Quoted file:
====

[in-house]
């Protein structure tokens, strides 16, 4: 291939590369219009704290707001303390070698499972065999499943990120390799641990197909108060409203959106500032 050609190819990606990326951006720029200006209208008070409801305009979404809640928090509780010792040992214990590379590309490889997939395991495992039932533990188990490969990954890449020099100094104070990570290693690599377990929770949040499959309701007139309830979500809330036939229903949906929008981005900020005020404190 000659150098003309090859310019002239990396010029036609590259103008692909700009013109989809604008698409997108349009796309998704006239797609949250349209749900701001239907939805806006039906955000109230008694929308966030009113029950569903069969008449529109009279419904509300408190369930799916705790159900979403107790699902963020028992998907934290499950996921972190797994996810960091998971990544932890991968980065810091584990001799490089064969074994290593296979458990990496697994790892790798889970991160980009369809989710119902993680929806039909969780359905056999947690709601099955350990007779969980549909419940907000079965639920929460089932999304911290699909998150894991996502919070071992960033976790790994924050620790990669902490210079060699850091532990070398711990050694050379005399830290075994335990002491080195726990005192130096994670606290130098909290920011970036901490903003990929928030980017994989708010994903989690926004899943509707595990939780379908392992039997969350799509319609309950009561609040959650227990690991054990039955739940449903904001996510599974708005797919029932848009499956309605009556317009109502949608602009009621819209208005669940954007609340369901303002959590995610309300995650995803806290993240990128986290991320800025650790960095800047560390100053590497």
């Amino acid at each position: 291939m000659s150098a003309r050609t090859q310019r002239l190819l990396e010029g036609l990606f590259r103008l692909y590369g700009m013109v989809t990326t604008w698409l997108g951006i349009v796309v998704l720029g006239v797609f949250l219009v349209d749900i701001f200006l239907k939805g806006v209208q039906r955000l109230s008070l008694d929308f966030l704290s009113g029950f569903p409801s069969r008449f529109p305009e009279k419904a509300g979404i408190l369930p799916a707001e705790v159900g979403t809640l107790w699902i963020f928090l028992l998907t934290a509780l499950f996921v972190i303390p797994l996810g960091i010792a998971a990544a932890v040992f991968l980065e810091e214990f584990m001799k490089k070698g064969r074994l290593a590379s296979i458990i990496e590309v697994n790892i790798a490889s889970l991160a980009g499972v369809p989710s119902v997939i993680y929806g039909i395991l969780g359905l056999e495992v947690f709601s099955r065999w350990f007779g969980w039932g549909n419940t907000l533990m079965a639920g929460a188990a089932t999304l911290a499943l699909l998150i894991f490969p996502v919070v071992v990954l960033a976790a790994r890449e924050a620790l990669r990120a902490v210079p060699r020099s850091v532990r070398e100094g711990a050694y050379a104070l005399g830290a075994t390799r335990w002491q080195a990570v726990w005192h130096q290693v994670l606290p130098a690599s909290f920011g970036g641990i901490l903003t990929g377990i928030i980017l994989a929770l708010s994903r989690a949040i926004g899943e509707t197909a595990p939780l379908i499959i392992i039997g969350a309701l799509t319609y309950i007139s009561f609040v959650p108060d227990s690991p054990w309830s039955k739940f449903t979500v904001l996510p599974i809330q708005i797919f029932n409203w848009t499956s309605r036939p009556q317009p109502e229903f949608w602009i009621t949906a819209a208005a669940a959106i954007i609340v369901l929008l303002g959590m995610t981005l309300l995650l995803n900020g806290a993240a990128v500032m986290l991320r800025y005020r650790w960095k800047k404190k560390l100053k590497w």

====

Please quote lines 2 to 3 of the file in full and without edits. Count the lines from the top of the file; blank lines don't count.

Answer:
């Protein structure tokens, strides 16, 4: 291939590369219009704290707001303390070698499972065999499943990120390799641990197909108060409203959106500032 050609190819990606990326951006720029200006209208008070409801305009979404809640928090509780010792040992214990590379590309490889997939395991495992039932533990188990490969990954890449020099100094104070990570290693690599377990929770949040499959309701007139309830979500809330036939229903949906929008981005900020005020404190 000659150098003309090859310019002239990396010029036609590259103008692909700009013109989809604008698409997108349009796309998704006239797609949250349209749900701001239907939805806006039906955000109230008694929308966030009113029950569903069969008449529109009279419904509300408190369930799916705790159900979403107790699902963020028992998907934290499950996921972190797994996810960091998971990544932890991968980065810091584990001799490089064969074994290593296979458990990496697994790892790798889970991160980009369809989710119902993680929806039909969780359905056999947690709601099955350990007779969980549909419940907000079965639920929460089932999304911290699909998150894991996502919070071992960033976790790994924050620790990669902490210079060699850091532990070398711990050694050379005399830290075994335990002491080195726990005192130096994670606290130098909290920011970036901490903003990929928030980017994989708010994903989690926004899943509707595990939780379908392992039997969350799509319609309950009561609040959650227990690991054990039955739940449903904001996510599974708005797919029932848009499956309605009556317009109502949608602009009621819209208005669940954007609340369901303002959590995610309300995650995803806290993240990128986290991320800025650790960095800047560390100053590497």
């Amino acid at each position: 291939m000659s150098a003309r050609t090859q310019r002239l190819l990396e010029g036609l990606f590259r103008l692909y590369g700009m013109v989809t990326t604008w698409l997108g951006i349009v796309v998704l720029g006239v797609f949250l219009v349209d749900i701001f200006l239907k939805g806006v209208q039906r955000l109230s008070l008694d929308f966030l704290s009113g029950f569903p409801s069969r008449f529109p305009e009279k419904a509300g979404i408190l369930p799916a707001e705790v159900g979403t809640l107790w699902i963020f928090l028992l998907t934290a509780l499950f996921v972190i303390p797994l996810g960091i010792a998971a990544a932890v040992f991968l980065e810091e214990f584990m001799k490089k070698g064969r074994l290593a590379s296979i458990i990496e590309v697994n790892i790798a490889s889970l991160a980009g499972v369809p989710s119902v997939i993680y929806g039909i395991l969780g359905l056999e495992v947690f709601s099955r065999w350990f007779g969980w039932g549909n419940t907000l533990m079965a639920g929460a188990a089932t999304l911290a499943l699909l998150i894991f490969p996502v919070v071992v990954l960033a976790a790994r890449e924050a620790l990669r990120a902490v210079p060699r020099s850091v532990r070398e100094g711990a050694y050379a104070l005399g830290a075994t390799r335990w002491q080195a990570v726990w005192h130096q290693v994670l606290p130098a690599s909290f920011g970036g641990i901490l903003t990929g377990i928030i980017l994989a929770l708010s994903r989690a949040i926004g899943e509707t197909a595990p939780l379908i499959i392992i039997g969350a309701l799509t319609y309950i007139s009561f609040v959650p108060d227990s690991p054990w309830s039955k739940f449903t979500v904001l996510p599974i809330q708005i797919f029932n409203w848009t499956s309605r036939p009556q317009p109502e229903f949608w602009i009621t949906a819209a208005a669940a959106i954007i609340v369901l929008l303002g959590m995610t981005l309300l995650l995803n900020g806290a993240a990128v500032m986290l991320r800025y005020r650790w960095k800047k404190k560390l100053k590497w």